Thursday, February 17, 2011

Happy Birthday, Banjo

Today Andrew Barton Paterson, known as Banjo to his readers, was born in Narrambla, New South Wales, 1864. I expect most Americans only know "The Man from Snowy River", but he also wrote the words to "Waltzing Matilda". For a time this prolific poet was one of the most popular in the English-speaking world. And look - the Australians even put him on their money! Many of his works are here, and here are a couple of lighter ones to go on with:

Any Other Time

All of us play our very best game—
      Any other time.
Golf or billiards, it’s all the same—
      Any other time.
Lose a match and you always say,
“Just my luck! I was ‘off’ to-day!
I could have beaten him quite half-way—
      Any other time!”

After a fiver you ought to go—
      Any other time.
Every man that you ask says “Oh,
      Any other time.
Lend you a fiver! I’d lend you two,
But I’m overdrawn and my bills are due,
Wish you’d ask me—now, mind you do—
      Any other time!”

Fellows will ask you out to dine—
      Any other time.
“Not to-night, for we’re twenty-nine —
      Any other time.
Not to-morrow, for cook’s on strike,
Not next day, I’ll be out on the bike —
Just drop in whenever you like —
      Any other time!”

Seasick passengers like the sea—
      Any other time.
“Something . . I ate . . disagreed . . with me!
      Any other time
Ocean-trav’lling is . . simply bliss,
Must be my . . liver . . has gone amiss . .
Why, I would . . laugh . . at a sea . . like this—
      Any other time.”

Most of us mean to be better men—
      Any other time:
Regular upright characters then—
     Any other time.
Yet somehow as the years go by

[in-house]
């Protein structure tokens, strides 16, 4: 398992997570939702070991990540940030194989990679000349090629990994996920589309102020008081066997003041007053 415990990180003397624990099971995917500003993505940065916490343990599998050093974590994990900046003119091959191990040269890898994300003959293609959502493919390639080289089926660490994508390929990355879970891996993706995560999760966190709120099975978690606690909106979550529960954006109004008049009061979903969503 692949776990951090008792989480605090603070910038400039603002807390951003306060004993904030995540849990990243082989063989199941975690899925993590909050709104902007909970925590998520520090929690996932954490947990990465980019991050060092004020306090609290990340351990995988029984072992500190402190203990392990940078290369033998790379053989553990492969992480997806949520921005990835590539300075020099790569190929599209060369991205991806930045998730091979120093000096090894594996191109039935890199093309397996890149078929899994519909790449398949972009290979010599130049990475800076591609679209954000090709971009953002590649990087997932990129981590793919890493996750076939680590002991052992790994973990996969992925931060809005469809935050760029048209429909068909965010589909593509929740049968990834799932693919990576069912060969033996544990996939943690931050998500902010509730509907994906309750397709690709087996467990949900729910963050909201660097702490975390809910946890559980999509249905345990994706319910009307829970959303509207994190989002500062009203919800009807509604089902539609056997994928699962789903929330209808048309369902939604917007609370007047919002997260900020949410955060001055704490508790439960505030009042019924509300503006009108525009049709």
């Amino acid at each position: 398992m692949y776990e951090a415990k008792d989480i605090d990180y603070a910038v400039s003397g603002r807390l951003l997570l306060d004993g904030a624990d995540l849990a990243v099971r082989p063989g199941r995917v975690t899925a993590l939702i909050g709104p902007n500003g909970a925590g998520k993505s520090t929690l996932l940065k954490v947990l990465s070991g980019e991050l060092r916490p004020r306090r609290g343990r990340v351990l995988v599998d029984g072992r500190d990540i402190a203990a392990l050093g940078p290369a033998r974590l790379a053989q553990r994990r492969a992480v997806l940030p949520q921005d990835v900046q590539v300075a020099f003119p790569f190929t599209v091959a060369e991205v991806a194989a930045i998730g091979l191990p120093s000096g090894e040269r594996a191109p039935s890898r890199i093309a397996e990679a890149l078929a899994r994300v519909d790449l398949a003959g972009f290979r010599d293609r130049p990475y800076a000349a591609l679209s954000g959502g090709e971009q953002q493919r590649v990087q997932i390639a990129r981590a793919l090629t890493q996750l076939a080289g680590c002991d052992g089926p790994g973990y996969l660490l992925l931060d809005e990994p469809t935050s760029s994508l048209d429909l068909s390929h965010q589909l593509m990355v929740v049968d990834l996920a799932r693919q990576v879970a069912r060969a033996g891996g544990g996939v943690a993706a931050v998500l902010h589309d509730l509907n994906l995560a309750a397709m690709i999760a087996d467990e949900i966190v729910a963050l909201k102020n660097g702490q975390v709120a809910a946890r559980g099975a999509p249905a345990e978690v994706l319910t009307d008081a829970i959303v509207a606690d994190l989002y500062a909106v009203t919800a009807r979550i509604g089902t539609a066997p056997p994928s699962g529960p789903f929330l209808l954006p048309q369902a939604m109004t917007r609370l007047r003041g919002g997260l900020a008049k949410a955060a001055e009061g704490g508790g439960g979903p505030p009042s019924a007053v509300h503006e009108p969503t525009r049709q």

Still we gamble and drink and lie,
When it comes to the last we’ll want to die—
     Any other time!


Old Man Platypus

Far from the trouble and toil of town,
Where the reed beds sweep and shiver,
Look at a fragment of velvet brown -
Old Man Platypus drifting down,
Drifting along the river.

And he plays and dives in the river bends
In a style that is most elusive;
With few relations and fewer friends,
For Old Man Platypus descends
From a family most exclusive.

He shares his burrow beneath the bank
With his wife and his son and daughter
At the roots of the reeds and the grasses rank;
And the bubbles show where our hero sank
To its entrance under water.

Safe in their burrow below the falls
They live in a world of wonder,
Where no one visits and no one calls,
They sleep like little brown billiard balls
With their beaks tucked neatly under.

And he talks in a deep unfriendly growl
As he goes on his journey lonely;
For he's no relation to fish nor fowl,
Nor to bird nor beast, nor to horned owl;
In fact, he's the one and only!

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